Big impact of small grants
Fund improving lives in some of the world’s poorest communities.
Small grants are improving the life chances of people in some of the world’s poorest communities, International Development Minister Alasdair Allan said today as he launched a new call for applications.
Dr Allan highlighted the impact of a Scottish Government’s grant to Cerebral Palsy Africa which is supporting children with Cerebral Palsy (CP) in Malawi to go to school. The £52,000 grant enabled teachers and lecturers at Montfort Special Needs Education Teacher Training College to adapt their curriculum to better support children with CP in the classroom over the three year grant period.
Opening the fifth year of the Scottish Government’s International Development Small Grants Programme, Dr Allan said:
“Projects like this show our commitment in helping some of the world’s most vulnerable people and enhance Scotland’s role as a good global citizen.
“Over the last four years, the programme has supported this and many other development projects in our partner countries, enabling Scottish agencies to make an impact and improve people’s lives.
"I encourage all Scottish-based organisations to consider applying to this year’s programme.”
Fiona Duncan, Chief Executive of Corra Foundation, administering the programme for the Scottish Government, said:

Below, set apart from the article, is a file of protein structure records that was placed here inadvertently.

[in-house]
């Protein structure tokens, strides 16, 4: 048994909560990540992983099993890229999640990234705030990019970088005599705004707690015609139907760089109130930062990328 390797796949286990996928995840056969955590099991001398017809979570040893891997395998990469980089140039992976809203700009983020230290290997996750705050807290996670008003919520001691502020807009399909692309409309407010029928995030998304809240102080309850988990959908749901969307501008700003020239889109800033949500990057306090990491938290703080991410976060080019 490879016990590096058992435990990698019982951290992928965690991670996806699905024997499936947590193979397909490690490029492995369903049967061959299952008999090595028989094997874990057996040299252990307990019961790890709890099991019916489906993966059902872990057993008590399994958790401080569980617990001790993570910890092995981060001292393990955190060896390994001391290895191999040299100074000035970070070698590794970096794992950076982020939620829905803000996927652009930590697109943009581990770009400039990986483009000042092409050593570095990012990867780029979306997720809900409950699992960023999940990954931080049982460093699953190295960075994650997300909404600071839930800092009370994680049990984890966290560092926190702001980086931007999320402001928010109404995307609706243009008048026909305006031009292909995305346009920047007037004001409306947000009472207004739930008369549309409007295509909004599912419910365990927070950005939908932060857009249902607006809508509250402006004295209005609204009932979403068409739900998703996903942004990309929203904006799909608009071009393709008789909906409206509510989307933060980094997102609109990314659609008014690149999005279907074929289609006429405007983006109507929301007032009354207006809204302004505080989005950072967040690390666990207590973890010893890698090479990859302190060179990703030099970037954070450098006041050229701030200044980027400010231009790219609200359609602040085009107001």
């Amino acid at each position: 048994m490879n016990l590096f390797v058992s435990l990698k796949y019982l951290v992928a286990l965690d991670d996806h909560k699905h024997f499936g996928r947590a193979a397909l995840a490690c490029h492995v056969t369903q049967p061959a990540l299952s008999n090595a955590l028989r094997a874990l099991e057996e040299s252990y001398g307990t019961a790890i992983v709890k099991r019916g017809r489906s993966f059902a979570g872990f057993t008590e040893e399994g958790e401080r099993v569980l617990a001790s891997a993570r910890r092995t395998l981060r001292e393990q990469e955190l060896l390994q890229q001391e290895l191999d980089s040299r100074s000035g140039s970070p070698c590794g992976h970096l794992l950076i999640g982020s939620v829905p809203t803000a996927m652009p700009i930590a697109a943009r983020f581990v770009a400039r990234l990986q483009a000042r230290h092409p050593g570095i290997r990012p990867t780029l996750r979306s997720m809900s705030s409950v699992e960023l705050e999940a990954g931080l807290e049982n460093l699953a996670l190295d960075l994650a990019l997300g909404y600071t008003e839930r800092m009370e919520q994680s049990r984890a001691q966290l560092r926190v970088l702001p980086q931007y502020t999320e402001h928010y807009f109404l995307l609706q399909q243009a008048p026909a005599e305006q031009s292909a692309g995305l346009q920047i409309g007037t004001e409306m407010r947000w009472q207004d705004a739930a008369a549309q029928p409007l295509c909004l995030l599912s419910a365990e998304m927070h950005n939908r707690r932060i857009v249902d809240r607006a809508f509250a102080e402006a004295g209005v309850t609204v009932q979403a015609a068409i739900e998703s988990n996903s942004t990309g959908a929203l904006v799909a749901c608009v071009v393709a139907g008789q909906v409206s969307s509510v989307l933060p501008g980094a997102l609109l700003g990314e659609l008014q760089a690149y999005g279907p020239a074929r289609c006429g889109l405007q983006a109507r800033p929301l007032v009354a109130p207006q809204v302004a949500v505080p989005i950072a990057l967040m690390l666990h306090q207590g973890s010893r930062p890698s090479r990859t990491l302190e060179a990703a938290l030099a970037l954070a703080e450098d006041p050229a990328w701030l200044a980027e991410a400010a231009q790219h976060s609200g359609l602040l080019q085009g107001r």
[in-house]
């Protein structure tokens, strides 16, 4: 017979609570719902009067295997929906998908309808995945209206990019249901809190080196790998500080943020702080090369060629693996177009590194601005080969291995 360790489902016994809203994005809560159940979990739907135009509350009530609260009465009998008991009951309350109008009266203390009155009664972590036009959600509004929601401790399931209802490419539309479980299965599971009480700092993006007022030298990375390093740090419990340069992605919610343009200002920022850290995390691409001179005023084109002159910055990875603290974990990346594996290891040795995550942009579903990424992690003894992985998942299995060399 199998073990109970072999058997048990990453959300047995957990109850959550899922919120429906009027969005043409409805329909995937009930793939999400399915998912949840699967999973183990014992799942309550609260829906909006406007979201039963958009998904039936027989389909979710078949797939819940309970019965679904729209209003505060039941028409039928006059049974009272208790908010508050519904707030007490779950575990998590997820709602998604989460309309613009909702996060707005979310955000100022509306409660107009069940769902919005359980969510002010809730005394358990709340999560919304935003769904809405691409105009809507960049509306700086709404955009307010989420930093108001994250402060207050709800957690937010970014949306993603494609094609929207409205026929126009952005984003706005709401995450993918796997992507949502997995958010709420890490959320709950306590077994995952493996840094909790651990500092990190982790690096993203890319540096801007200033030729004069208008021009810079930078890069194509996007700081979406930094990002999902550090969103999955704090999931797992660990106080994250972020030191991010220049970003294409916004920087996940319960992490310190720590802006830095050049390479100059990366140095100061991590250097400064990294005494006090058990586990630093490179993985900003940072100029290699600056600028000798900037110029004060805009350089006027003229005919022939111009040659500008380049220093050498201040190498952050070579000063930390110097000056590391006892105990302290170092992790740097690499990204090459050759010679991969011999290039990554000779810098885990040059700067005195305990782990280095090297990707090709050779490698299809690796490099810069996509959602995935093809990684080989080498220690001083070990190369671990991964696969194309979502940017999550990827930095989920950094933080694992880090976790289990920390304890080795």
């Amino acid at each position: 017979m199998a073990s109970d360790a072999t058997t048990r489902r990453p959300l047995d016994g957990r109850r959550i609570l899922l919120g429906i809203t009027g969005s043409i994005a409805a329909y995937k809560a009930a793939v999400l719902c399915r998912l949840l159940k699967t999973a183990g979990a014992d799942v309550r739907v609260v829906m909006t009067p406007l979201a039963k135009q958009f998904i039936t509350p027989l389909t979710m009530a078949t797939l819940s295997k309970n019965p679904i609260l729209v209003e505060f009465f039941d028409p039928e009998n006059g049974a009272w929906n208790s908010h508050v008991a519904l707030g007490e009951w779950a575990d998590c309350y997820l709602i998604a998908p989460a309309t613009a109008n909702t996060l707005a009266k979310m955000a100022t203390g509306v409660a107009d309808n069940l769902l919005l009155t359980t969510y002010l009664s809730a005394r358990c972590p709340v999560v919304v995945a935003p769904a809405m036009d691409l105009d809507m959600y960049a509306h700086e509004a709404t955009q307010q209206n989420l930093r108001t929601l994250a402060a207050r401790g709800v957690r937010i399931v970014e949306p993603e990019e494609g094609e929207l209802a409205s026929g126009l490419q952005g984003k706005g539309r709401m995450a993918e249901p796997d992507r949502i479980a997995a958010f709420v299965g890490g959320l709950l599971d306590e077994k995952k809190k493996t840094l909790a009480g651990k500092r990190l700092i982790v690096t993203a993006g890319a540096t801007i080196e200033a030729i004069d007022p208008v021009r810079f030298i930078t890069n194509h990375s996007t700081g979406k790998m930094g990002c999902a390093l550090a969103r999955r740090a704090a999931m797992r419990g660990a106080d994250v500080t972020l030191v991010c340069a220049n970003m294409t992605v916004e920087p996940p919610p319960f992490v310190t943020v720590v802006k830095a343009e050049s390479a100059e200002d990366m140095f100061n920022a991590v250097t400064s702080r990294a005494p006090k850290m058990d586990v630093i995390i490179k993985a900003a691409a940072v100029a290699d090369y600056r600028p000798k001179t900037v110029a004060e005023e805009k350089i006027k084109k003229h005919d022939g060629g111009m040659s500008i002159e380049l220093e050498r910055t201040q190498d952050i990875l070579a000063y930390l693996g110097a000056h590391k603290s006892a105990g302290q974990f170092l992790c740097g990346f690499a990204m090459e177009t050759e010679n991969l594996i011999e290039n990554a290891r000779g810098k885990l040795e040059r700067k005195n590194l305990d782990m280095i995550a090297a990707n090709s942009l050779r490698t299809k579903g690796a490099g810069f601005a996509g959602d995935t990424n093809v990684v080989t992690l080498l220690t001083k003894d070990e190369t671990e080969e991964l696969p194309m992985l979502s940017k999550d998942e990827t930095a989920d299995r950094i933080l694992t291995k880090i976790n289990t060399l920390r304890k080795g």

“Over the years, the small grants programme has shown the impact that relatively small sums of money can have on local communities. Corra Foundation is looking forward to continuing to work closely with the Scottish Government to ensure the ongoing smooth delivery of this funding.”
Jane Salmonson, Chief Executive of Scotland’s International Development Alliance, said:
“Grants available to smaller organisations make an incredible difference to hard-working groups in Scotland who deserve this extra boost for their projects, and will improve the lives and life chances of people facing hardship and lack of opportunity overseas.”
- The Small Grants Programme is administered by Corra Foundation and developed in partnership with the Scotland’s International Development Alliance and Scotland Malawi Partnership (SMP). It is designed to accommodate smaller funding requests: project grants up to £60,000 are available for over a three year period. A maximum of £10,000 for feasibility and capacity building grants are also available, to cover a one year period.
- 2018 applications are now open to Scottish-based international development organisations looking to expand their work with the Scottish Government’s priority countries.
- Cerebral Palsy Africa is one of the 10 organisations which received funding last year from the international development Small Grants Programme.